The shared uses we recorded included Chelidonium majus latex for treating warts, Crataegus laevigata as a sedative and a cardiotonic, Malva spp. infusion for abdominal pain relief and as a laxative, Matricaria recutita as a tranquilizer, the flowers of Sambucus nigra as a laxative, and Tilia cordata infusion as a panacea, and as food Gentiana spp., Prunus spinosa, Juniperus communis, and Juglans regia. The erosion of ethnomedicinal knowledge may be due to the availability of cheap and effective medicinal preparations and access to free medical advice and treatment in every village. The loss of ethno-veterinary knowledge, also observed in other Mediterranean contexts (e.g., Bullitta et al. 2007; Benítez et al. 2012), may be the consequence of social changes including industrialization and urbanization that resulted in the rapid decline of traditional practices including small-scale animal breeding. We found only common, easily identified and familiar plants remain in use.
Forest Traditional Knowledge
We found seven different categories of wood uses, including firewood, the most common (Fagus sylvatica L. is considered good for barbecues), kitchen tools (such as mortars for salt, bottles, ladles, wine vats), building materials (such as tiles, ceiling beams, railway tracks), agricultural tools (pitchforks, shepherd’s crooks, animal collars, fencing, etc.), handicrafts (e.g., statues), charcoal for cooking, and furniture (chairs, tables, etc.) (Table 3). Some interviewees reported that many wild strawberries (Fragaria vesca) grow in the charcoal making area.
Local sawmills closed around 50 years ago, and current biodiversity policies do not allow significant exploitation of forest resources. The Park administration is responsible for harvesting forest wood, which is used mainly for “uso civico” (“civic use”) such as providing households with reasonably priced firewood.
The Correlation of Remote Locations with TEK
The ethnobotanical data we recorded do not show any correlation between remoteness of the village (according to the classification of the “Strategy for Inner Areas”) and the richness of TEK. In the case of Barrea (ultraperipheral), we recorded a larger number of taxa compared with Opi (peripheral), while conversely in Gamberale (ultraperipheral) we recorded fewer taxa than in Pescopennataro (peripheral). We consider that TEK is affected by many different socioeconomic factors including services available in the village. The classification of the “Strategy for Inner Areas” does not recognize the presence or absence of basic services such as minimarkets, post offices, elementary schools, and pharmacies, but only the distance to a central municipality. We believe that the presence of these basic services may affect TEK more than the distance to a town.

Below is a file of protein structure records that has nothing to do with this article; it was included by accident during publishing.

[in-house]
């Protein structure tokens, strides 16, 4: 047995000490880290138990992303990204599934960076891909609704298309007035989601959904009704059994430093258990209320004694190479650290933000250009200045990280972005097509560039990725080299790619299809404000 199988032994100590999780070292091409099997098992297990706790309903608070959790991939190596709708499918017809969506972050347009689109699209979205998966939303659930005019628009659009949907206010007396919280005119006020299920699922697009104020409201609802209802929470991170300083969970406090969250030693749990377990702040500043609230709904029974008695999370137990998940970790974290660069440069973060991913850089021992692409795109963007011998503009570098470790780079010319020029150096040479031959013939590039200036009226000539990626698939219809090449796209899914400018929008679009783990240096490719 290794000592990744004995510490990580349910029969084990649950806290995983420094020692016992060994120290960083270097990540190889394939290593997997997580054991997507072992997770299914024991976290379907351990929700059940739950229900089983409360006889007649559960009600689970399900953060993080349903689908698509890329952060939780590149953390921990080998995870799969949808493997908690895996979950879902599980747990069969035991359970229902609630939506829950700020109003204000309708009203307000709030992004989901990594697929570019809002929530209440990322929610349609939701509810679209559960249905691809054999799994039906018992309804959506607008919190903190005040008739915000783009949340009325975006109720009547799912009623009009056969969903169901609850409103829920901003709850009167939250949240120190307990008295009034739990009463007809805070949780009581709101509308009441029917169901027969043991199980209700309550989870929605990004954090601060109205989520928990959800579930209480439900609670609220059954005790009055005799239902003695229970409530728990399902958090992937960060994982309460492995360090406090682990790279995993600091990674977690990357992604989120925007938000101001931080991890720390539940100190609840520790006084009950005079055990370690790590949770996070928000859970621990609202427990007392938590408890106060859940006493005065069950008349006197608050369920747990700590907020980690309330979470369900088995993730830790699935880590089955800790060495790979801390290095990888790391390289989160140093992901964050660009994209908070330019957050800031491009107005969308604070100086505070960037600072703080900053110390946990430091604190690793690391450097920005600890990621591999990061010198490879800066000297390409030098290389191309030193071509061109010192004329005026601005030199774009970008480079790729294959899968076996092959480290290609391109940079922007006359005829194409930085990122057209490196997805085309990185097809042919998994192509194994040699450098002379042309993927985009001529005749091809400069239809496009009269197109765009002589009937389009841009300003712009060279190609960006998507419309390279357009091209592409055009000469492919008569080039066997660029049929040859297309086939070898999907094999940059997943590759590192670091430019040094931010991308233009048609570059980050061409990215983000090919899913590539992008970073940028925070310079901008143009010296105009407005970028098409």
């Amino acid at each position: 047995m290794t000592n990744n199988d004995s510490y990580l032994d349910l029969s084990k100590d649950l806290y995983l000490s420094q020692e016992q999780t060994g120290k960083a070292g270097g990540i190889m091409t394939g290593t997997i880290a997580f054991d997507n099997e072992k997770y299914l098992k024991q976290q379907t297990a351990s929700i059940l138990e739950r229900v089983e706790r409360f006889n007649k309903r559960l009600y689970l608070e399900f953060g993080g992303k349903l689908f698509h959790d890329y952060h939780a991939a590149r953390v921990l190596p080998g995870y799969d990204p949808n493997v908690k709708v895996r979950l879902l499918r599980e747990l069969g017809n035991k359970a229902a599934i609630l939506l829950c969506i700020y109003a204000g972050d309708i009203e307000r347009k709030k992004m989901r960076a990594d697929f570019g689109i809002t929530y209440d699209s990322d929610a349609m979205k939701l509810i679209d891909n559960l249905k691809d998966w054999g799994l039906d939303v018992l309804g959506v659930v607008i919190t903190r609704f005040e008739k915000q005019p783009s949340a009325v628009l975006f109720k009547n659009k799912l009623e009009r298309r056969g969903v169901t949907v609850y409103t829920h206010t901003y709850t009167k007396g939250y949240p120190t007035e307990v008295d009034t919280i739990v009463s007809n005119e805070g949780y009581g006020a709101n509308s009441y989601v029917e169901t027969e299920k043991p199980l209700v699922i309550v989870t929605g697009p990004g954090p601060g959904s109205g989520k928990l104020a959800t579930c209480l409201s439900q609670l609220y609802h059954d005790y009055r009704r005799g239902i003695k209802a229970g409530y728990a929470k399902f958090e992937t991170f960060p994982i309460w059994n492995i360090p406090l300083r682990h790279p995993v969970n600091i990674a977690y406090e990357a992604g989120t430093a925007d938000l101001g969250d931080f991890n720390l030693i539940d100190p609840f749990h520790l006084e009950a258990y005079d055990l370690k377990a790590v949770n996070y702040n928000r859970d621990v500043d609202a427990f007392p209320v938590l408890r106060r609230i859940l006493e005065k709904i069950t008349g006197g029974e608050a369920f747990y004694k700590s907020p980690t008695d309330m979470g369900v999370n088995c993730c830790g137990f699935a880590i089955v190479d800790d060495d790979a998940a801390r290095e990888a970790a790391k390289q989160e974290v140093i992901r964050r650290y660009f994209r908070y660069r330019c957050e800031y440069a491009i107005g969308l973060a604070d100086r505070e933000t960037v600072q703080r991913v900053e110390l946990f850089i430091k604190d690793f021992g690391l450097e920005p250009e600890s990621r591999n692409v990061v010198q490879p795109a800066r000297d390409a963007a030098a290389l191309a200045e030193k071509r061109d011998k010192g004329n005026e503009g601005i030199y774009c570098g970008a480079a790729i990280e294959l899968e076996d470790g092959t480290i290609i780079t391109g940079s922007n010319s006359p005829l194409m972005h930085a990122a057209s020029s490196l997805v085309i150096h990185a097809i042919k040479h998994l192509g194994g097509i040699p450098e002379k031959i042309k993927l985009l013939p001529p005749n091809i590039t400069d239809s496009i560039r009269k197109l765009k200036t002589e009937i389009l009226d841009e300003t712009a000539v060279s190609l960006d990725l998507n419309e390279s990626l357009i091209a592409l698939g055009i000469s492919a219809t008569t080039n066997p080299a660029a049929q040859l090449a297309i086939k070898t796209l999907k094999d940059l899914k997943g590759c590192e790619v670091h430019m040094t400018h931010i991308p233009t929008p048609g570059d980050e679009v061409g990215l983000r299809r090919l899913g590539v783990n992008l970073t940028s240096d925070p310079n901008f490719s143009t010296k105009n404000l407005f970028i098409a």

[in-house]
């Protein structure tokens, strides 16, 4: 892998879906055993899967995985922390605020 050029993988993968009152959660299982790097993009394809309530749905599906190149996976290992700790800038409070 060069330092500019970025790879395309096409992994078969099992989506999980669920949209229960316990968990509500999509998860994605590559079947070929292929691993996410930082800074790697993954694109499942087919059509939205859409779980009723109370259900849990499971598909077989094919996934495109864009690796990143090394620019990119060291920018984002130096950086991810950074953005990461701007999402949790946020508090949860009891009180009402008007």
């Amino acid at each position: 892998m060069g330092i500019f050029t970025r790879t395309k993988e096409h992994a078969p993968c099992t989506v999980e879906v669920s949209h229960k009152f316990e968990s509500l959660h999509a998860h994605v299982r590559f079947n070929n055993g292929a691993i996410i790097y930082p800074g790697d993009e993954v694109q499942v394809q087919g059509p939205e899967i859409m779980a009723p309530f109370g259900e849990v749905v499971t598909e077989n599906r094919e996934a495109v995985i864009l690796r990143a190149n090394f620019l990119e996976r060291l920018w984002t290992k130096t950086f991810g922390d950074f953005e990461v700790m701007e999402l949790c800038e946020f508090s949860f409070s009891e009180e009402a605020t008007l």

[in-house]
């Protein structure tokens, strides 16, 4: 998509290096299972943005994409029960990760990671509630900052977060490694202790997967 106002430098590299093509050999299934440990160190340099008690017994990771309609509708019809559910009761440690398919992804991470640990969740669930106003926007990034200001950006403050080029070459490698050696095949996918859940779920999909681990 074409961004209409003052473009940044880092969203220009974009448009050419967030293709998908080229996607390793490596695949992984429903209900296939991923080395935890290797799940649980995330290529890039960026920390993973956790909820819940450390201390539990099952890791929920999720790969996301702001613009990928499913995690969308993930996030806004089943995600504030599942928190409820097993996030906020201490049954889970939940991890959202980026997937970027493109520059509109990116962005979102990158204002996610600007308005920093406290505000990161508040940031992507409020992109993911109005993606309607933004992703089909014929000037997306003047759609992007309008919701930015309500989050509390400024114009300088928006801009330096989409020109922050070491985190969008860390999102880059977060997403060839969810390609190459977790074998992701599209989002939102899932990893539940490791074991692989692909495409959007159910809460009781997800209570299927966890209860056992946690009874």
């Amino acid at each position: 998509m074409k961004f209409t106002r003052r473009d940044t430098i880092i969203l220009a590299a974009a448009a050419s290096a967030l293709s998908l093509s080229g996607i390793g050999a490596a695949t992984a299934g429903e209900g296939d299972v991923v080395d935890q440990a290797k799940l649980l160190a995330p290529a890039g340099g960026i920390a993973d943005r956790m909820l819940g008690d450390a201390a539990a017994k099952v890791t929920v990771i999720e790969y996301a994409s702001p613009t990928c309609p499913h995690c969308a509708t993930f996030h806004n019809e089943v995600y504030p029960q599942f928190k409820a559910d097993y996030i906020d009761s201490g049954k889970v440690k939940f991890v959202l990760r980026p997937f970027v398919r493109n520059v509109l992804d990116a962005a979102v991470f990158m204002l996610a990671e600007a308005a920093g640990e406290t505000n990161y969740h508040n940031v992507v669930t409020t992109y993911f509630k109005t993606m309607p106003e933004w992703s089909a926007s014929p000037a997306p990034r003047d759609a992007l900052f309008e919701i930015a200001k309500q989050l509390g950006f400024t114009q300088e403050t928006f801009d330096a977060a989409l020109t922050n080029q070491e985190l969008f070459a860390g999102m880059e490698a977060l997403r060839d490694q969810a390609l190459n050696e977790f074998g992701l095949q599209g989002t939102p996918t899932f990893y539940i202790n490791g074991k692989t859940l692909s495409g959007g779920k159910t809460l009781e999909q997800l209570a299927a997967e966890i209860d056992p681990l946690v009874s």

In addition, TEK includes an important component of practice that is crucial to maintain the knowledge over the time. Currently the practice of foraging for wild food and medicinal plants is no longer necessary for subsistence, even although it would serve to pass on local TEK from the older generation who generally maintain it to younger generations.
Effects of Distance from SNSs on Local TEK
The ethnobotanical data we recorded do not show any significant differences between sites located close to or distant from SNSs. Opi, which is located only 6 km away from the SNS of Madonna di Monte Tranquillo SNS (close), reported approximately 26% fewer taxa, including both current and past uses, than Barrea (distant). This may lead us to conclude that the SNS has a negative influence on TEK. However, when we asked our informants about the SNSs in the vicinity, most of the villagers of Opi and Barrea responded with the more distant Shrine of Madonna del Canneto located in Latium, toward which they felt a deep bond, mainly related to the millennial pilgrimages from several Abruzzo and Latium villages. Therefore, the closer site may not have affected TEK because of its irrelevance to the inhabitants of Opi.
The same scenario occurs for Gamberale, which is close to the SNS of Madonna dell’Altare, a hermitage that had a small community some centuries ago. The villagers more often mentioned a local chapel they had recently renovated with to local donations and only one informant mentioned the closer SNS. In this case, the number of past and currently used taxa mentioned in Gamberale was around 21% fewer than in Pescopennataro (further from our selected SNS). However, we do not attribute this difference to the distance to the SNS because it was never inhabited by a monastic community that could have introduced scholarly knowledge into the community (Mattalia et al. 2019a). Moreover, folk devotion to religious rituals (such as processions, pilgrimages on foot, praying the rosary in rural chapels) is decreasing all over Italy (Pew Research Center 2018), also resulting in a decrease in time spent in contact with “nature.”
Finally, the difference in TEK in Pescopennataro may be due to the large number of elderly inhabitants who moved to Northern Italy (mainly the Milan area) many decades ago but still spend the summer in the village and continue to value their local knowledge and identity. The large number of past uses of ethnobotanical resources recorded in Barrea may be due not only to the importance of pastoralism in the area but also to the landscape modification that occurred with the creation of an artificial lake in the 1950s.